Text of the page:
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Unformatted text preview: ME375 Handouts Root Locus • Motivation • Sketching Root Locus • Examples School of Mechanical Engineering Purdue University ME375 Root Locus - 1 1 ME375 Handouts Servo Table Example DC Motor Position Control The block diagram for position control of the servo table is given by: by: Position Controller θD 0.09 θDV KP θV Plant Gp(s) Ei 168 s(0.3s + 1) θ 0.09 See how the closed-loop poles move as proportional gain KP varies from 0 to ∞. closedFind closed-loop characteristic equation: closed- School of Mechanical Engineering Purdue University ME375 Root Locus - 2 2 ME375 Handouts Servo Table Example (cont.) School of Mechanical Engineering Purdue University ME375 Root Locus - 3 3 ME375 Handouts Motivation – Example 1 Revisit the DC motor positioning system with proportional control. control. corresponding block diagram is: is: Its Plant Gp(s) R(s) + Controller KP − U(s) Y(s) 27.6 s( s + 57.5) Sketch the closed-loop poles as the controller gain KP varies from 0 to ∞. closedFind closed-loop characteristic equation: closed- s 2 + 57.5 s + 27.6 K P = 0 School of Mechanical Engineering Purdue University ME375 Root Locus - 4 4 ME375 Handouts Example 1 Formulate an expression for the roots of the characteristic equation: equation: Find the roots for KP = 0 and KP → ∞: Find KP when the roots are repeated. repeated. School of Mechanical Engineering Purdue University ME375 Root Locus - 5 5 ME375 Handouts Example 1 Sketch the root locus: Img. Axis 30 20 10 Real Axis 0 -60 -50 -40 -30 -20 -10 0 -10 -20 -30 School of Mechanical Engineering Purdue University ME375 Root Locus - 6 6 ME375 Handouts Example 2 Using the same plant as in Example 1, try a different controller choice: choice: Plant Gp(s) R(s) + Controller Kd(s + 80) − U(s) Y(s) 27.6 s( s + 57.5) Sketch the root locus of the closed-loop poles as the controller gain Kd varies from closed0 to ∞. Find closed-loop characteristic equation: closed- School of Mechanical Engineering Purdue University ME375 Root Locus - 7 7 ME375 Handouts Example 2 Formulate an expression for the roots of the characteristic equation: equation: Find the roots for Kd = 0 and Kd → ∞: Find repeated roots. roots. School of Mechanical Engineering Purdue University ME375 Root Locus - 8 8 ME375 Handouts Example 2 Repeated roots (cont.): School of Mechanical Engineering Purdue University ME375 Root Locus - 9 9 ME375 Handouts Example 2 Sketch the root locus: Imag Axis 40 30 20 10 Real Axis 0 -10 -20 -30 -40 -140 -120 -100 -80 -60 -40 -20 School of Mechanical Engineering Purdue University 0 ME375 Root Locus - 10 10 ME375 Handouts ClosedClosed-Loop Characteristic Roots (CL Poles) Reference Input R(s) + Error − E(s) Control Input KP U(s) Output Gp(s) Y(s) Plant H(s) The closed-loop transfer function GCL(s) is: closed- Img. jω GCL ( s ) = The closed-loop characteristic equation is: closed- Real − jω School of Mechanical Engineering Purdue University ME375 Root Locus - 11 11 ME375 Handouts Definitions • Root Locus Root Locus plotting is the method of determining the roots of the following equation on the complex plane when the parameter K varies from 0 → ∞: 1 + K ⋅ G OL ( s ) = 0 or 1+ K ⋅ N (s) =0 D (s) where N(s) and D(s) are known polynomials in factorized form: N ( s ) = ( s − z1 )( s − z 2 ) L ( s − z N z ) D ( s ) = ( s − p1 )( s − p2 ) L ( s − p N P ) The NZ roots of the polynomial N(s) , z1 , z2 , …, zNz , are called the finite openopenloop zeros. The NP roots of the polynomial D(s) , p1 , p2 , …, pNp , are called the finite openopen-loop poles. School of Mechanical Engineering Purdue University ME375 Root Locus - 12 12 ME375 Handouts Root Locus Methods of obtaining root locus: • Given a value of K, numerically solve the 1 + K GOL(s) = 0 equation for a set of roots. Repeat this for a set of K values and plot the corresponding roots on roots. the complex plane. (This is what we did in the last in-class exercise.) plane. in• Use MATLAB. In MATLAB use the commands rlocus and rlocfind. rlocus rlocfind You You can use on-line help to find the usage for these commands. on1 + K P ⋅ 0 .03 ⋅ 16 =0 s ( 0 .0174 s + 1) ⇒ 1 + KP ⋅ 0 . 48 =0 0 .0174 s 2 + s >> op_num=[0.48]; >> op_den=[0.0174 1 0]; >> Gol=tf(op_num,op_den); >> rlocus(Gol) rlocus(Gol) >> [K, poles]=rlocfind(Gol); • Apply root locus sketching rules to obtain an approximate root locus plot. approximate School of Mechanical Engineering Purdue University ME375 Root Locus - 13 13 ME375 Handouts Root Locus Sketching Rules Reading material: Palm book 11.1-11.2 material: 11. 11. Motivation: In the design of feedback controllers, a qualitative understanding is needed on the influence of control parameters on the output performance of the controlled system. We have seen earlier the role played by the poles of the closed-loop transfer functions closed(CLFTs) on the transient and steady-state response of the output response. The influence steadyof control parameters on the placement of the CLTF poles in the complex plane can been control parameters on the placement of the CLTF poles in the complex plane can been seen by directly solving the characteristic equation of the CLTF. However, this process does not allow for a qualitative understanding. Here, we will use a set of rules for sketching the so-called root locus plots based on soinformation known about the zeros and poles of the open-loop system. From this, we can enbetter understand the trends of parameter influence on response and use this in the design of control systems. School of Mechanical Engineering Purdue University ME375 Root Locus - 14 14 ME375 Handouts Rules for sketching root locus 1. The number of branches in the root locus plot equals the number of open-loop poles; openpoles; 2. The locus starts (K=0) at an open-loop pole, and as K → ∞ , m branches ends at open (K=0 openloop zeros, and n-m branches will end at infinity and asymptotically approach straight lines. (n: number of open-loop poles; m: number of open loop zeros) lines. (n: openpoles; 3. The locus is symmetric about the real axis. axis. 4. The locus, on the real axis, includes all segments left of an odd number of open loop poles and zeros. zeros. K → ∞ , n-m branches will approach straight lines (asymptotes). These straight lines 5. As intersect the real axis at σ 0 with an angle θ k , where: where: σ0 = ∑ pi − ∑ zi n−m , ( pi : OL poles; zi : OL zeros.) θ k = (2k − 1) 180o , k = 0,1,..., n − m − 1 n−m 6. A locus leaves (“break away”) or enters (“breaks in”) the real axis at values of K for which repeated roots exist in the closed loop characteristic equation. These points and values of K at these points satisfy: satisfy: dK =0 ds School of Mechanical Engineering Purdue University ME375 Root Locus - 15 15 ME375 Handouts Rules for sketching root locus 7. The departure angle for an OL pole (or the arrival angle for an OL zero) can be calculated from: rom: φl ,dep = ∑ψ i − ∑ φi − 180o i ≠l ψ l ,arr = ∑ φi − ∑ψ i + 180o i ≠l where φi is the angle formed by the positive direction of the real axis and the vector connecting another pole to the pole(or zero) of interest; ψ i is the angle formed by interest; the positive direction of the real axis and the vector connecting another zero to the pole(or zero) of interest. interest. 8. If the locus passes through the imaginary axis (boundary between stable and unstable responses), the crossing point and corresponding values of K can be found by: - Replacing s by jω in the closed-loop characteristic equation, and closed- Setting the real and imaginary parts to zero and solving for K and jω School of Mechanical Engineering Purdue University ME375 Root Locus - 16 16 ME375 Handouts Steps for sketching root locus Step 1. Determine the closed-loop transfer function; closedfunction; Step 2. Express the characteristic equation for the closed-loop system in the standard form: closedorm: 1+ K N (s) =0 D( s) Step 3. Determine the open-loop poles and zeros using, respectively: D(s)=0 and N(s)=0. openrespectively: D(s)=0 N(s)=0 Mark the open-loop poles with an “x” and zeros with an “o” in the complex plane. openplane. Step 4. Apply Rule 4. Step 5. Find the number of asymptotes and the corresponding values of σ 0 and θ k . (Rule 5) Step 6. If necessary, find the break-away and break-in points. (Rule 6) breakbreak- points. Step 7. If necessary, find the departure and arrival angles. (Rule 7) angles. Step 8. Sketch the root locus. locus. School of Mechanical Engineering Purdue University ME375 Root Locus - 17 17 ME375 Handouts Example 3 A feedback control system is proposed. The corresponding block diagram is: proposed. is: Plant Gp(s) Controller R(s) + − K (s + 4) U(s) 1 s(s + 2) Y(s) Sketch the root locus of the closed-loop poles as the controller gain K varies from closed0 to ∞. Find closed-loop characteristic equation: closed- School of Mechanical Engineering Purdue University ME375 Root Locus - 18 18 ME375 Handouts Example 3 Step 1: Formulate the (closed-loop) characteristic equation into the standard form for (closedsketching root locus: ocus: Step 2: Find the open-loop zeros, zi , and the open-loop poles, pi : openopen- School of Mechanical Engineering Purdue University ME375 Root Locus - 19 19 ME375 Handouts Example 3 Step 3: Determine locations of repeated roots, if any. any. School of Mechanical Engineering Purdue University ME375 Root Locus - 20 20 ME375 Handouts Example 3 Step 4: Determine the imaginary axis crossings, if any. School of Mechanical Engineering Purdue University ME375 Root Locus - 21 21 ME375 Handouts Example 3 Step 5: Use the information from Steps 1-4 to sketch the root locus. 1Imag Axis 4 3 2 1 Real Axis 0 -1 -2 -3 -4 -6 -5 -4 -3 -2 -1 School of Mechanical Engineering Purdue University 0 ME375 Root Locus - 22 22 ME375 Handouts Example 4 The transfer function for a simple spring-mass-dashpot oscillator is known to be: spring-massG( s) = 1 Ms + Cs + K 2 Using the root locus rules, sketch the root locus for this system: a. in terms of the stiffness parameter K with M = 2 and C = 8 . with b. in terms of the damping parameter C with M = 2 and K = 8 . with School of Mechanical Engineering Purdue University ME375 Root Locus - 23 23 ME375 Handouts Example 4 a. Root locus for varying K School of Mechanical Engineering Purdue University ME375 Root Locus - 24 24 ME375 Handouts Example 4 b. Root locus for varying C School of Mechanical Engineering Purdue University ME375 Root Locus - 25 25 ME375 Handouts Example 4 b. Root locus for varying C School of Mechanical Engineering Purdue University ME375 Root Locus - 26 26 ME375 Handouts Revisit PID Control Examples Disturbance D(s) Reference Input R(s) Controller + Error − E(s) Control Input GC (s) Plant GP (s) + + 4 ( 2 s + 1)(0.5s + 1) U (s ) Output Y(s) Sensor H (s) 1 (A) Proportional (P) control: GC (s) = KP Proportional GYR ( s ) = 4K P (2 s + 1)(0.5s + 1) + 4K P (B) Add Integral action, ⇒ Proportional-Plus-Integral (PI) control: Add Proportional-PlusGC ( s ) = K P + K I 1 KPs + KI = s s GYR ( s ) = 4( KPs + KI ) s(2 s + 1)(0.5s + 1) + 4 ( K P s + K I ) (C) Add Derivative action, ⇒ Proportional-Plus-Integral-Plus Derivative (PID) control: Add Proportional-Plus-IntegralK s2 + K P s + K I 1 GC ( s ) = K P + K I + K D s = D s s GYR ( s ) = School of Mechanical Engineering Purdue University 4( KDs2 + KPs + KI ) s (2s + 1)(0.5s + 1) + 4 ( K D s 2 + K P s + K I ) ME375 Root Locus - 27 27 ME375 Handouts Effect of Proportional Control Closed Loop Characteristic Equation: s 2 + 2.5s + (1 + 4K P ) = 0 Rewrite the characteristic equation: OpenOpen-loop poles and zeros: 5 4 Repeated roots: Imaginary part of s 3 2 1 0 -1 -2 -3 -4 -5 -8 -7 -6 -5 -4 -3 -2 -1 Real part of s School of Mechanical Engineering Purdue University 0 1 2 ME375 Root Locus - 28 28 ME375 Handouts Effect of Proportional Control Root Locus for K P Locus for 1.5 Imaginary Axis 1 0.5 0 -0.5 -1 -1.5 -2.5 -2 -1.5 -1 -0.5 Real Axis School of Mechanical Engineering Purdue University 0 0.5 ME375 Root Locus - 29 29 ME375 Handouts Effect of PI Control Closed Loop Characteristic Equation: s 3 + 2.5s 2 + (1 + 4K P ) s + 4 K I = 0 Rewrite the characteristic equation: OpenOpen-loop poles and zeros: 5 4 Repeated roots: roots Imaginary axis crossings: Imaginary part of s 3 2 1 0 -1 -2 -3 -4 -5 -8 -7 -6 -5 -4 -3 -2 -1 Real part of s School of Mechanical Engineering Purdue University 0 1 2 ME375 Root Locus - 30 30 ME375 Handouts Effect of PI Control Locus or RootRoot LocusforKK I Locus ffor I Locus for Imaginary A xis 30 20 Imaginary Axis 30 20 10 10 0 0 -10 -10 -20 -30 -30 -20 -30 -30 -20 -20 -10 -10 0 0 Real Axis 10 10 20 20 30 Real Axis School of Mechanical Engineering Purdue University ME375 Root Locus - 31 31 ME375 Handouts Effect of PID Control Closed Loop Characteristic Equation: s 3 + ( 2.5 + 4 K D ) s 2 + (1 + 4K P ) s + 4 K I = 0 Rewrite the characteristic equation: OpenOpen-loop poles and zeros: 5 4 Repeated roots: Repeated roots Imaginary axis crossings: Imaginary part of s 3 2 1 0 -1 -2 -3 -4 -5 -8 -7 -6 -5 -4 -3 -2 -1 Real part of s School of Mechanical Engineering Purdue University 0 1 2 ME375 Root Locus - 32 32 ME375 Handouts Effect of PID Control Root Locus for K D Locus for Imaginary Axis 5 0 -5 -8 -6 -4 Real Axis -2 School of Mechanical Engineering Purdue University 0 ME375 Root Locus - 33 33 ME375 Handouts Controller Design using Root Locus Objective: Design a system that has zero stead state error for step inputs with %OS < 10% dy %OS 10% and TS (2%) < 6 [sec]. (2%) [sec]. Disturbance D(s) Reference Input Controller + R(s) Error Control Input GC (s) − E(s) Plant GP (s) + U (s ) + Output 4 ( 2 s + 1)(0.5s + 1) Y(s) Sensor H (s) 1 GC ( s ) = K P + K I 1 KPs + KI = s s Closed loop transfer functions: 4 ⎛ KPs + KI ⎞ ⎜ ⎟⋅ 4( KPs + KI ) GC ( s ) ⋅ GP ( s ) s ⎝ ⎠ (2s + 1)(0.5s + 1) = = GYR ( s ) = 4 1 + GC ( s ) ⋅ GP ( s ) ⋅ H ( s ) s (2 s + 1)(0.5s + 1) + 4 ( K P s + K I ) ⎛ K s + KI ⎞ 1+ ⎜ P ⎟⋅ s ⎝ ⎠ (2 s + 1)(0.5s + 1) School of Mechanical Engineering Purdue University ME375 Root Locus - 34 34 ME375 Handouts Design PI Control Closed Loop Characteristic Equation: Loop Characteristic Equation s (2 s + 1)(0.5s + 1) + 4 ( K P s + K I ) = 0 let let ζ = 0.707 and ζωn = 1 and ζω s 3 + 2.5s 2 + (1 + 4K P ) s + 4 K I = 0 School of Mechanical Engineering Purdue University ME375 Root Locus - 35 35 ME375 Handouts Step Response with PI Control Step Response 1.4 1.2 Amplitude 1 0.8 0.6 0.4 0.2 0 0 2 4 6 Time (sec) School of Mechanical Engineering Purdue University 8 10 ME375 Root Locus - 36 36 ME375 Handouts PID Control Design Objective: Design a system that has zero stead state error for step inputs with %OS < 10% dy %OS 10% and TS (2%) < 6 [sec]. (2%) [sec]. Disturbance D(s) Reference Input Controller + R(s) Error − E(s) Control Input GC (s) Plant GP (s) + U (s ) + 4 ( 2 s + 1)(0.5s + 1) Output Y(s) Sensor H (s) 1 GC ( s ) = K P + K I K s2 + K P s + K I 1 + KDs = D s s Closed loop transfer functions: K Ds2 + KP s + K I 4 ⋅ 4( KDs2 + KPs + KI ) GC ( s ) ⋅ GP ( s ) s (2 s + 1)(0.5s + 1) GYR ( s ) = = = K s2 + K Ps + K I 4 1 + GC ( s ) ⋅ GP ( s ) ⋅ H ( s ) s (2s + 1)(0.5s + 1) + 4 ( K D s 2 + K P s + K I ) 1+ D ⋅ s (2s + 1)(0.5s + 1) School of Mechanical Engineering Purdue University ME375 Root Locus - 37 37 ME375 Handouts Design PID Control Closed Loop Characteristic Equation: Loop Characteristic Equation s (2 s + 1)(0.5s + 1) + 4 ( K D s + K P s + K I ) = 0 let let ζ = 0.707, ζωn = 1, and a = 5 ζω and 2 s 3 + ( 2.5 + 4 K D ) s 2 + (1 + 4K P ) s + 4 K I = 0 School of Mechanical Engineering Purdue University ME375 Root Locus - 38 38 ME375 Handouts Step Response with PID Control Step Response 1.4 1.2 Amplitude 1 0.8 0.6 0.4 0.2 0 0 2 4 6 Time (sec) School of Mechanical Engineering Purdue University 8 10 ME375 Root Locus - 39 39 ME375 Handouts Additional Examples School of Mechanical Engineering Purdue University ME375 Root Locus - 40 40 ...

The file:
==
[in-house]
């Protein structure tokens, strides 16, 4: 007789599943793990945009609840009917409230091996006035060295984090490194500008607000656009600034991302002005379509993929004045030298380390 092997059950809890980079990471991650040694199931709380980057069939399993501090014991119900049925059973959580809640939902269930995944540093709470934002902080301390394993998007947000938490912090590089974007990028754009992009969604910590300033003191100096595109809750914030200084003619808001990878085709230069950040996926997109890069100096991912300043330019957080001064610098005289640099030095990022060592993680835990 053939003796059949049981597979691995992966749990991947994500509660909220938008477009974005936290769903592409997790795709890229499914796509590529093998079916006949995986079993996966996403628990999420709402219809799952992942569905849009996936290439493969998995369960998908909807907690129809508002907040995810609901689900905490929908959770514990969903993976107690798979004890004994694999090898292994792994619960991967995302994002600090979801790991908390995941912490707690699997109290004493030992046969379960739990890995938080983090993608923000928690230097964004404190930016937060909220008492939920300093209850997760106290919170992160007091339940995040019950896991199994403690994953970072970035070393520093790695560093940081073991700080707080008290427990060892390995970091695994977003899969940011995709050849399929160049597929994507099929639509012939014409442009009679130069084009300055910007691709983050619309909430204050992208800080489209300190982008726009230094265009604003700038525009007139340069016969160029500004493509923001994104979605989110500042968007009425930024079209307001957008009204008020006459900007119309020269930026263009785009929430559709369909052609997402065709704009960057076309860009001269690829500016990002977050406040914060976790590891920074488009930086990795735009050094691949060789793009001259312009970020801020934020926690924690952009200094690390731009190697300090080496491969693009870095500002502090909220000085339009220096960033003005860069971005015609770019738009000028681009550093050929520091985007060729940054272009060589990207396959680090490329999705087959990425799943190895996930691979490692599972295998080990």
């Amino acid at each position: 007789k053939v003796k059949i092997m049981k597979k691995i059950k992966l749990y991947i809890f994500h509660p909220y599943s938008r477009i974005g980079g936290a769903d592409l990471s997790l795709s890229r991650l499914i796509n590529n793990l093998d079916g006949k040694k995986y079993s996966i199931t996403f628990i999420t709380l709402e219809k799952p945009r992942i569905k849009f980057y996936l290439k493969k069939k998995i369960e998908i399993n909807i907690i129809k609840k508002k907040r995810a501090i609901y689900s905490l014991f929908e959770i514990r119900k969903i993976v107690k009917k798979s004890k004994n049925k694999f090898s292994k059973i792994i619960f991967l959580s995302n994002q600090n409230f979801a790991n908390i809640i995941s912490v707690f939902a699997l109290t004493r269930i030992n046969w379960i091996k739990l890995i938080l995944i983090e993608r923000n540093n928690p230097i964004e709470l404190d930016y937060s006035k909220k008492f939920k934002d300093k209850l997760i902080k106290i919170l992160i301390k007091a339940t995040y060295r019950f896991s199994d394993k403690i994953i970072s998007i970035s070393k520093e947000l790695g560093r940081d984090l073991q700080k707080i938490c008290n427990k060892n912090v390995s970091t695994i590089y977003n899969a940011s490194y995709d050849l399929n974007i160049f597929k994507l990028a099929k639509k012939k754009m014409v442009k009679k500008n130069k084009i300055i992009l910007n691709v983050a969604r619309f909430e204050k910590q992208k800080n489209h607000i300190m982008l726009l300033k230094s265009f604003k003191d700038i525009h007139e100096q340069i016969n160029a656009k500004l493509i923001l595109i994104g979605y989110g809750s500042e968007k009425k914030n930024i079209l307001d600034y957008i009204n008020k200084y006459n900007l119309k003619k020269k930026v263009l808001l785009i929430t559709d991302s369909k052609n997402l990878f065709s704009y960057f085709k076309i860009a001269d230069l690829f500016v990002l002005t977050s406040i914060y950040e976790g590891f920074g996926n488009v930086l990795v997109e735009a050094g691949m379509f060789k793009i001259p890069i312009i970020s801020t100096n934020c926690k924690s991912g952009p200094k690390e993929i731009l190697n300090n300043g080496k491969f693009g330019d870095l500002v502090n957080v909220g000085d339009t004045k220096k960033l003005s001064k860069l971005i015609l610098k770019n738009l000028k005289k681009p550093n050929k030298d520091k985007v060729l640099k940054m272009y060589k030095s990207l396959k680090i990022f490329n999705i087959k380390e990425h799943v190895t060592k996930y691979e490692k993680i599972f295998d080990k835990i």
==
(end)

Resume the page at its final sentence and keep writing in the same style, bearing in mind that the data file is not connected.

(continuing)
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## This note was uploaded on 12/23/2011 for the course ME 375 taught by Professor Meckle during the Fall '10 term at Purdue.